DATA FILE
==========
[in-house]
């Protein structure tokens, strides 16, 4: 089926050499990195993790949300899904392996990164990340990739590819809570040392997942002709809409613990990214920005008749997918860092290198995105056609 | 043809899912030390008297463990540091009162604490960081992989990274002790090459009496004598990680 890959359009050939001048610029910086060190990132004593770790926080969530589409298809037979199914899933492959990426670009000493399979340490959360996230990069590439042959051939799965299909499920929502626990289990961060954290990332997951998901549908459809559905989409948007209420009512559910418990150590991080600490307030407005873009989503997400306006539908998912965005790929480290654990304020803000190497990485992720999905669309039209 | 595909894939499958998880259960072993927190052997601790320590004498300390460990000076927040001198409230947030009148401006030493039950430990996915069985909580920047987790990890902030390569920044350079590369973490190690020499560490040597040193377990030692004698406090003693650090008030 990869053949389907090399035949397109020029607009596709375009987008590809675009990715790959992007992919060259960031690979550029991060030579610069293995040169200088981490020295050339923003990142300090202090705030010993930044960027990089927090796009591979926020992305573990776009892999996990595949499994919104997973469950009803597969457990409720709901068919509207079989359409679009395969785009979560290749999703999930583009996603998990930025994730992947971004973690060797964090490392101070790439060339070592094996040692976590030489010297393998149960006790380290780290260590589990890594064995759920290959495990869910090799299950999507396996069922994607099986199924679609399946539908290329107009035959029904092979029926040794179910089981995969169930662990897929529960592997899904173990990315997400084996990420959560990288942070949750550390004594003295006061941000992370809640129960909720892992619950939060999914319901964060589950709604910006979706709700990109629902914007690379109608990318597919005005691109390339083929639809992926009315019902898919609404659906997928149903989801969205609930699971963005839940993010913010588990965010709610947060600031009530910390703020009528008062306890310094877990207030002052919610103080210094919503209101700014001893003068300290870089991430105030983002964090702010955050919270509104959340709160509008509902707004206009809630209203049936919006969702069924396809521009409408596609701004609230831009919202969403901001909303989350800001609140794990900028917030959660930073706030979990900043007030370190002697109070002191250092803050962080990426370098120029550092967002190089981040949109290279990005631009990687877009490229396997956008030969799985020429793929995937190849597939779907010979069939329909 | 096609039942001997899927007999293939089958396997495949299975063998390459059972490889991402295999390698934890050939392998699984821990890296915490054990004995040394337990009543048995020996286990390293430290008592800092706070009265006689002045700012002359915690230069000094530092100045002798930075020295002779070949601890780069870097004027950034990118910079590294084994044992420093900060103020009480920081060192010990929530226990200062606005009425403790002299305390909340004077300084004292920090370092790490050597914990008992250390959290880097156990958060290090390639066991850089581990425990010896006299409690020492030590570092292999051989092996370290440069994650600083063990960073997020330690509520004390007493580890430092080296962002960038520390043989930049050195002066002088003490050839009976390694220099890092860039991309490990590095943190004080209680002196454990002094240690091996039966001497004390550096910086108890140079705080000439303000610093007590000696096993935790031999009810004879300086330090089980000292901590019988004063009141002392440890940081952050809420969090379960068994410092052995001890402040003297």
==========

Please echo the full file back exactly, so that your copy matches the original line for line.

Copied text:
[in-house]
């Protein structure tokens, strides 16, 4: 089926050499990195993790949300899904392996990164990340990739590819809570040392997942002709809409613990990214920005008749997918860092290198995105056609 | 043809899912030390008297463990540091009162604490960081992989990274002790090459009496004598990680 890959359009050939001048610029910086060190990132004593770790926080969530589409298809037979199914899933492959990426670009000493399979340490959360996230990069590439042959051939799965299909499920929502626990289990961060954290990332997951998901549908459809559905989409948007209420009512559910418990150590991080600490307030407005873009989503997400306006539908998912965005790929480290654990304020803000190497990485992720999905669309039209 | 595909894939499958998880259960072993927190052997601790320590004498300390460990000076927040001198409230947030009148401006030493039950430990996915069985909580920047987790990890902030390569920044350079590369973490190690020499560490040597040193377990030692004698406090003693650090008030 990869053949389907090399035949397109020029607009596709375009987008590809675009990715790959992007992919060259960031690979550029991060030579610069293995040169200088981490020295050339923003990142300090202090705030010993930044960027990089927090796009591979926020992305573990776009892999996990595949499994919104997973469950009803597969457990409720709901068919509207079989359409679009395969785009979560290749999703999930583009996603998990930025994730992947971004973690060797964090490392101070790439060339070592094996040692976590030489010297393998149960006790380290780290260590589990890594064995759920290959495990869910090799299950999507396996069922994607099986199924679609399946539908290329107009035959029904092979029926040794179910089981995969169930662990897929529960592997899904173990990315997400084996990420959560990288942070949750550390004594003295006061941000992370809640129960909720892992619950939060999914319901964060589950709604910006979706709700990109629902914007690379109608990318597919005005691109390339083929639809992926009315019902898919609404659906997928149903989801969205609930699971963005839940993010913010588990965010709610947060600031009530910390703020009528008062306890310094877990207030002052919610103080210094919503209101700014001893003068300290870089991430105030983002964090702010955050919270509104959340709160509008509902707004206009809630209203049936919006969702069924396809521009409408596609701004609230831009919202969403901001909303989350800001609140794990900028917030959660930073706030979990900043007030370190002697109070002191250092803050962080990426370098120029550092967002190089981040949109290279990005631009990687877009490229396997956008030969799985020429793929995937190849597939779907010979069939329909 | 096609039942001997899927007999293939089958396997495949299975063998390459059972490889991402295999390698934890050939392998699984821990890296915490054990004995040394337990009543048995020996286990390293430290008592800092706070009265006689002045700012002359915690230069000094530092100045002798930075020295002779070949601890780069870097004027950034990118910079590294084994044992420093900060103020009480920081060192010990929530226990200062606005009425403790002299305390909340004077300084004292920090370092790490050597914990008992250390959290880097156990958060290090390639066991850089581990425990010896006299409690020492030590570092292999051989092996370290440069994650600083063990960073997020330690509520004390007493580890430092080296962002960038520390043989930049050195002066002088003490050839009976390694220099890092860039991309490990590095943190004080209680002196454990002094240690091996039966001497004390550096910086108890140079705080000439303000610093007590000696096993935790031999009810004879300086330090089980000292901590019988004063009141002392440890940081952050809420969090379960068994410092052995001890402040003297």